Far too often do distance athletes turn long runs into negative-splitting or tempo runs. 14 miles at 6:30/mi sounds so much cooler than the 7:35 they were supposed to run. I was one of those athletes. Chasing down any guy in the group who dared to half-step the pace. Before you knew it, we were in full flight, waiting for the next teammate to crumble from our blistering pace.  Although quite confidence-boosting, this was neither the time nor place.

As I began to understand and apply my education, I began to wonder why my coach would not rein us in? What pace is best for the body? What is the desired outcome from today’s run? I felt that was a really important piece missing from our training. I promised myself if I ever coached it would be with thorough instruction.

The goals for LSD runs are increased mitochondrial density, capillarization, and structural gains; in both connective tissue and our bones. In contrast, higher intensities of physical activity put too much stress on the body’s internal environment. LSD also offers a regenerative quality, flushing out and realigning muscle fibers. I feel it is easy for most to relate to the basic idea: back to back to back hard runs wear down the body.

But what, you may ask, am I getting out of LSD?  First of the adaptations would be increased number of mitochondria. Remember back to your high school biology class? Mitochondria are the power factories of the cells. It is their job to convert resources into energy through a series of chemical reactions. Let’s skip nearly all of the chemistry, for now.  The one thing you need to know is that these chemical  reactions require oxygen.

Running slow puts demands on the mitochondria, stimulates them, and stresses the body to make more. When energy needs are high for a long period of time, mitochondria will grow and divide. It is theorized that the particular enzyme responsible for triggering mitochondrial fission, AMPK, is not activated until the demands exceed the existing cells’ capabilities. Hard running switches the effort towards anaerobic metabolism (without oxygen). Anaerobic metabolism takes place in other parts of the cell and does not involve the mitochondria. That, of course, limits any stimulus of them. Anaerobic metabolism is also unsustainable therefore can not be performed long enough to stimulate mitochondrial development.*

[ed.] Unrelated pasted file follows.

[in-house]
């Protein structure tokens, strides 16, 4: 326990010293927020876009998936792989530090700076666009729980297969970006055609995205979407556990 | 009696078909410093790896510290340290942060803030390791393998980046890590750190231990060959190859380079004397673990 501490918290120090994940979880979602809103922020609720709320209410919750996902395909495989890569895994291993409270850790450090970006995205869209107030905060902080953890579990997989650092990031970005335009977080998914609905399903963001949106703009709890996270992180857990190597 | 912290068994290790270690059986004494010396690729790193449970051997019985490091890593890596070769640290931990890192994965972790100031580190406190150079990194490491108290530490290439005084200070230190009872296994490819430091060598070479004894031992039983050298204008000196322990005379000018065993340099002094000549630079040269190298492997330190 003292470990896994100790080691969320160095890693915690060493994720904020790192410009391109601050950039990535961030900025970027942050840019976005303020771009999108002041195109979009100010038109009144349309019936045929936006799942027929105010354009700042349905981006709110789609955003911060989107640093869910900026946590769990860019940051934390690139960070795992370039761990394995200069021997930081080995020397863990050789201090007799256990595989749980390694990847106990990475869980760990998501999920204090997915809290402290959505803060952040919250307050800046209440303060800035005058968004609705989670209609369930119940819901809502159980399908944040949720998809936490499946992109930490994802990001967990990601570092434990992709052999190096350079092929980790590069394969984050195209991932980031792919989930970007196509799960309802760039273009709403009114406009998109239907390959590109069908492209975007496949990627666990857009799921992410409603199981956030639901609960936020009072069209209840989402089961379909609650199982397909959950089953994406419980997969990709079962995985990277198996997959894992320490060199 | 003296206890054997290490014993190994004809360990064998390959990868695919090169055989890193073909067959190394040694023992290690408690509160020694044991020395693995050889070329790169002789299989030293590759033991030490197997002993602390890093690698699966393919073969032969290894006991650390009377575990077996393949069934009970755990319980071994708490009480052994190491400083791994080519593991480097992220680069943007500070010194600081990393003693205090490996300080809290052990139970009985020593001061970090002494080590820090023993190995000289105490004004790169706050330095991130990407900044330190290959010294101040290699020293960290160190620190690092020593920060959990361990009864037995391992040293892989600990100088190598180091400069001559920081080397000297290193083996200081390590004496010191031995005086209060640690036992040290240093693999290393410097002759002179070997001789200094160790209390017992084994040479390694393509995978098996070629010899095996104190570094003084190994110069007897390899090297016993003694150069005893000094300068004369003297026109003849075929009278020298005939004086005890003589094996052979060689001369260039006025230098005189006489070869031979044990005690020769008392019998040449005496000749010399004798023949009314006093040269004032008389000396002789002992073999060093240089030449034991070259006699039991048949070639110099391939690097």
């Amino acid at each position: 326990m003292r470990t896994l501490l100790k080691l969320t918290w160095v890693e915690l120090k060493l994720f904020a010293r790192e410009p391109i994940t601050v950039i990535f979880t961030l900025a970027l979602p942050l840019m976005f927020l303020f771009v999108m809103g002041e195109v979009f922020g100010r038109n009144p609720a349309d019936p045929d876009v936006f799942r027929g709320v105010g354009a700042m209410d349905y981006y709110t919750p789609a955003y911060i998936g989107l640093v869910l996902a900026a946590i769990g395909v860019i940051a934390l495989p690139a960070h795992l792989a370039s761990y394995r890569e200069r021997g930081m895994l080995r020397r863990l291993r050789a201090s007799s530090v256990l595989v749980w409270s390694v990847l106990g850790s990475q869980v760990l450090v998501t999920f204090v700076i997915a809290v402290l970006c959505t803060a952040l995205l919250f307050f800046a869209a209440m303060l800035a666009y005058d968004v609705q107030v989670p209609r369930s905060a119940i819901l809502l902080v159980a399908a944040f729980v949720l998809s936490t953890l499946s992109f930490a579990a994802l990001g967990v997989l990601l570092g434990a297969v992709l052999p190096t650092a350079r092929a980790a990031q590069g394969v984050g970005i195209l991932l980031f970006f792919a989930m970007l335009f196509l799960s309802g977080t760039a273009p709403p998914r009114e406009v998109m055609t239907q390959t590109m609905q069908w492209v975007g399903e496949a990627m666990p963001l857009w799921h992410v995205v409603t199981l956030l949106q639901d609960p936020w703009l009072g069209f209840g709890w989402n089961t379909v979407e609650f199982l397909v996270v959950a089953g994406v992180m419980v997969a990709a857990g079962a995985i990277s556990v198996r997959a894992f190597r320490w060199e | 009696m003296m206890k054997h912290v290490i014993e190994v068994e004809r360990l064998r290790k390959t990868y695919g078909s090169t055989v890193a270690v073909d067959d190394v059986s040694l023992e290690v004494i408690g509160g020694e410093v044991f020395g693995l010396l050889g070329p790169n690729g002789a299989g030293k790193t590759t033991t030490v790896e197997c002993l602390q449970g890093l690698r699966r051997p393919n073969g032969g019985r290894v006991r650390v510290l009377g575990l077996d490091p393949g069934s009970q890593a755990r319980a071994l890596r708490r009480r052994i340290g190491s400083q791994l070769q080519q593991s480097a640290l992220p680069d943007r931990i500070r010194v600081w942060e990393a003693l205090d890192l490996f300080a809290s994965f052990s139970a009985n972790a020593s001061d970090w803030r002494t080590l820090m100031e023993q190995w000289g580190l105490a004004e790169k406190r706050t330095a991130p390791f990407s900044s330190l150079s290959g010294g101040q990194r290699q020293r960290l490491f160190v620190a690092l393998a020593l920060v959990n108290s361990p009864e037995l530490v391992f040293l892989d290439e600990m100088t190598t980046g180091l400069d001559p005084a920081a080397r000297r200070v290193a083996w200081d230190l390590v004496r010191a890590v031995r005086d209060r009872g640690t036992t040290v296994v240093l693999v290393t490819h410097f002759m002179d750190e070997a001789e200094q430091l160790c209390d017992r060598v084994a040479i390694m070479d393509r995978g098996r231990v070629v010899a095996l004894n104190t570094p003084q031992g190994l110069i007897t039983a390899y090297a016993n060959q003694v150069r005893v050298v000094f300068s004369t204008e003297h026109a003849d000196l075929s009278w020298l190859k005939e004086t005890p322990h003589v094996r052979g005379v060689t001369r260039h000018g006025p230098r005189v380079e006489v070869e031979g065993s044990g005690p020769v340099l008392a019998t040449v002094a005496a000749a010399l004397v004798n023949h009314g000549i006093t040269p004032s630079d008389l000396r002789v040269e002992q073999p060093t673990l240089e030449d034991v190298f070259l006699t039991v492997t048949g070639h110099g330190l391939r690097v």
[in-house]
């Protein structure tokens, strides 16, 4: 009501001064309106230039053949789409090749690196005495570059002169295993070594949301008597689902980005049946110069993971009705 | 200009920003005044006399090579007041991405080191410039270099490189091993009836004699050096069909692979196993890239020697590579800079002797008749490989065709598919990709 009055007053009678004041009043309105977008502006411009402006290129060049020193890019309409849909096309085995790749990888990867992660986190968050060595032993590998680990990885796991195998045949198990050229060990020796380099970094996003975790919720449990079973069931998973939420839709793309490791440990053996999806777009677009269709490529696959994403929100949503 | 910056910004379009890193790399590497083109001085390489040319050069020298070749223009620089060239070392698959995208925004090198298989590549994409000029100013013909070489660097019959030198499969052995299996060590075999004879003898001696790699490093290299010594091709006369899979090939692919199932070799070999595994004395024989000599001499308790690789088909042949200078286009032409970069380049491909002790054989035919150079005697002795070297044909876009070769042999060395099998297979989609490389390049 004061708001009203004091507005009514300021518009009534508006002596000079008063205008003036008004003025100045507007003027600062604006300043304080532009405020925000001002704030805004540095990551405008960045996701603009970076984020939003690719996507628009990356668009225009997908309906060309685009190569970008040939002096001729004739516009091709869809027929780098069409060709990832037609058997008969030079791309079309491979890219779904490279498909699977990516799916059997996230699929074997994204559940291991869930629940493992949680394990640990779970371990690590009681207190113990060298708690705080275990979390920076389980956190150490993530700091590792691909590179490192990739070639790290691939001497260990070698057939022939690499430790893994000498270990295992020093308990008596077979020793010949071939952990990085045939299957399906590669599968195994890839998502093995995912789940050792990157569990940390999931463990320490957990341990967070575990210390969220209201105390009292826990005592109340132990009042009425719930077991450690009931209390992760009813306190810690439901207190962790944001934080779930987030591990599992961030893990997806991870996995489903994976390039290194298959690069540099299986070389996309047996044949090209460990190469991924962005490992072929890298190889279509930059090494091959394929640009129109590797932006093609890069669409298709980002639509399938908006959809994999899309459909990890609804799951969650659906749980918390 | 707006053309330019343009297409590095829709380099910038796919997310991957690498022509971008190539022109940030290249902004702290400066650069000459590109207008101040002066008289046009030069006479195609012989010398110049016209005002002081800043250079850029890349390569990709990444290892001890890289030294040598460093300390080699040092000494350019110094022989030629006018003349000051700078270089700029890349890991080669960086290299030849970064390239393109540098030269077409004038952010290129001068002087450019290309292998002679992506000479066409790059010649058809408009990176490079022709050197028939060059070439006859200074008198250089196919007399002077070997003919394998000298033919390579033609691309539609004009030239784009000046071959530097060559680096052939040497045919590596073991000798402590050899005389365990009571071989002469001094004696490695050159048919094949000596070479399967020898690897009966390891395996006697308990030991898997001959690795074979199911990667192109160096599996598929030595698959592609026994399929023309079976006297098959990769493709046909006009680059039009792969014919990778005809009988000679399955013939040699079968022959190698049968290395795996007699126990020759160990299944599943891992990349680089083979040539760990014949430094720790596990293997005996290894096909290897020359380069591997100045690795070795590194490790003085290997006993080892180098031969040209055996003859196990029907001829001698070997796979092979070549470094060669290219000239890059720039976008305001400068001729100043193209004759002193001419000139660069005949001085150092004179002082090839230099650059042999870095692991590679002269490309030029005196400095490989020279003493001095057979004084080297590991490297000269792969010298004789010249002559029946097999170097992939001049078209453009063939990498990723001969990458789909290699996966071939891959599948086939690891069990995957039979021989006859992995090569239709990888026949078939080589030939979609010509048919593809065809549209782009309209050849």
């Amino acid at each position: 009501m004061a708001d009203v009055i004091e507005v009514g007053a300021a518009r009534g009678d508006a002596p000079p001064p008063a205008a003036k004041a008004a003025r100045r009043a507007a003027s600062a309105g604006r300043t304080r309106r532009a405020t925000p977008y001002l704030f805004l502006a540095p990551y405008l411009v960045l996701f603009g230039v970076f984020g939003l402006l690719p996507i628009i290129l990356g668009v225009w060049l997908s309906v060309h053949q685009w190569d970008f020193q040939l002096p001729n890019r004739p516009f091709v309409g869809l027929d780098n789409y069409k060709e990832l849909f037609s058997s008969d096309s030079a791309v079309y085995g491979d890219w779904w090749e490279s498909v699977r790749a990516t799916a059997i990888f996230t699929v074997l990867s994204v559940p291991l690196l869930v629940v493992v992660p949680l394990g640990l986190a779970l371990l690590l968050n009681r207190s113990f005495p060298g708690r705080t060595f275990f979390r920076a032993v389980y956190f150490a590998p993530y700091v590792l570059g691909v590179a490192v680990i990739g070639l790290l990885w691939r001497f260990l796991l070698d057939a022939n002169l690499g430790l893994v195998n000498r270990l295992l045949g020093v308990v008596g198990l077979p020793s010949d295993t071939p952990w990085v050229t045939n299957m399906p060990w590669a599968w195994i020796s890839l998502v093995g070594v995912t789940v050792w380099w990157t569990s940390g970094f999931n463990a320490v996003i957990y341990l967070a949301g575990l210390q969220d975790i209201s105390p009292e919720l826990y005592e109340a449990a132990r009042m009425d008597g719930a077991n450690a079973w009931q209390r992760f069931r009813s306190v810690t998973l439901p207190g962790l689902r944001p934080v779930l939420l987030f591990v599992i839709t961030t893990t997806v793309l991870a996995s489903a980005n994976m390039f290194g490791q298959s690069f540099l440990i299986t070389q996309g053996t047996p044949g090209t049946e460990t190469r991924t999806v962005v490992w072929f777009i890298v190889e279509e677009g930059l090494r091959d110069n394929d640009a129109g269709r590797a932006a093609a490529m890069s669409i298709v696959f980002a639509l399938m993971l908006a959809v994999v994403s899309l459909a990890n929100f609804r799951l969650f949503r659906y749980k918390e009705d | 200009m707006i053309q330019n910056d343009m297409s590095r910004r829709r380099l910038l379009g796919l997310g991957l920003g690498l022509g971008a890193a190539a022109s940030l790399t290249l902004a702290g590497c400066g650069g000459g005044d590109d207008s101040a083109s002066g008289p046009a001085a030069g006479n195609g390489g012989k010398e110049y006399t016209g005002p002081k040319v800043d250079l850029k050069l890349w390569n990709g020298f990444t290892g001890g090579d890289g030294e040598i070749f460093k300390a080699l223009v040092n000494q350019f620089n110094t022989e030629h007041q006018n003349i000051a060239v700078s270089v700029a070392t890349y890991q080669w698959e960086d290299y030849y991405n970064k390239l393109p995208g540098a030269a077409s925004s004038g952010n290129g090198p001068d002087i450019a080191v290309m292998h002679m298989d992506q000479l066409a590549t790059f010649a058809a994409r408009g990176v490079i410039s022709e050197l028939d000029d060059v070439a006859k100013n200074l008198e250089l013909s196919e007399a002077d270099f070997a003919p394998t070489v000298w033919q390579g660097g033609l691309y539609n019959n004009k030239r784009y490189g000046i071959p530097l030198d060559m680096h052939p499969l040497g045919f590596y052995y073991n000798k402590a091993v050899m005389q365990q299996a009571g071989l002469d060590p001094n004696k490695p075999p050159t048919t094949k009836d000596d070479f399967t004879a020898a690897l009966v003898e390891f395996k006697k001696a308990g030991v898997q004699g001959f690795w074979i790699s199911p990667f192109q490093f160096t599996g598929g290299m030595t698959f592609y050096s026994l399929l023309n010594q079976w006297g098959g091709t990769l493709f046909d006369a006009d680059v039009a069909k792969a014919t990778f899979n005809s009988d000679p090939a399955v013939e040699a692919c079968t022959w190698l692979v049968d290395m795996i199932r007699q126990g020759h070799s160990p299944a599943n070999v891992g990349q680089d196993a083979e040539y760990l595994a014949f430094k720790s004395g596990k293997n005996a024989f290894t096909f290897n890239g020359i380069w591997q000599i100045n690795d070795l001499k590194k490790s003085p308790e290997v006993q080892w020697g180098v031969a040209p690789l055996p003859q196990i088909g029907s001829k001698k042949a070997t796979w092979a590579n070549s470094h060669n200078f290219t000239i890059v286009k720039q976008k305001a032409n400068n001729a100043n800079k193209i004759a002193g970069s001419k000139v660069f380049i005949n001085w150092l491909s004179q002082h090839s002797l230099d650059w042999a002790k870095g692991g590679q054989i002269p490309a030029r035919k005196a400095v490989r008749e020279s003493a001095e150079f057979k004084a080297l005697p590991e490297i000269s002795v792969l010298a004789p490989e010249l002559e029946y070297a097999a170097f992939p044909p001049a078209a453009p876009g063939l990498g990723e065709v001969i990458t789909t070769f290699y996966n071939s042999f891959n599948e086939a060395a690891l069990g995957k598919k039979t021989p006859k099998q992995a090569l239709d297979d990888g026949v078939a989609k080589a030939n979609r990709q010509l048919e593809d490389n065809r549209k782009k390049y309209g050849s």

*More research is suggesting High Intensity Interval Training (HIIT) can increase mitochondrial density. I am still hesitant to agree with the research. The information is too new. Just know HIIT is completely different than doing your 70 minute run as hard as you can. Explosive, fast training also leads to injuries much sooner than LSD.

Endurance athletes want MORE mitochondria. More mitochondria will result in higher aerobic metabolism output. In running terms, this translates into running faster at an easier effort. For example, a heart rate of 150 bpm produced an average of 8 minute pace. With LSD training athletes should begin to observe 150 bpm will soon be 7:45, 7:30, etc.**

**Eventually this linear efficiency does not continue at the same rate and begins to level off. This is why it is important to train/stimulate other energy systems.

With all of that aerobic energy production in the mitochondria, the cell is going to need a steady supply of oxygen, nutrients and waste management. A consistent aerobic exercise routine causes the human body to develop new blood capillaries in otherwise vacant areas. The result is a body more efficient at mobilizing resources and clearing waste.

This adaptation tends to occur further into a long exercise bout (75+ minutes). If an athlete is running too fast, odds are he or she will not make it to the duration of exercise necessary for capillarization to occur. Slow and steady wins the race of capillarization.

The final benefit of LSD runs is structural gains. Pretty easy to understand. The steady, moderate pounding LSD induces can increase the body’s work capacity. The bones become denser, the tendons tauter and muscles stronger. This is a slow adaptation that requires moderate, steady application of stress to avoid injuries: time on your feet.

Thank you for reading my brief overview of why running slower will make you faster in the long run (pun fully intended).

99 Problems, HILLS ain’t one.

99 Problems, HILLS ain’t one.

Hill Form:

If engineers thought big steps made life easier, then every stairwell would have massive steps. Instead they are smaller, more manageable step heights. From this approach we can develop a smarter hill running technique.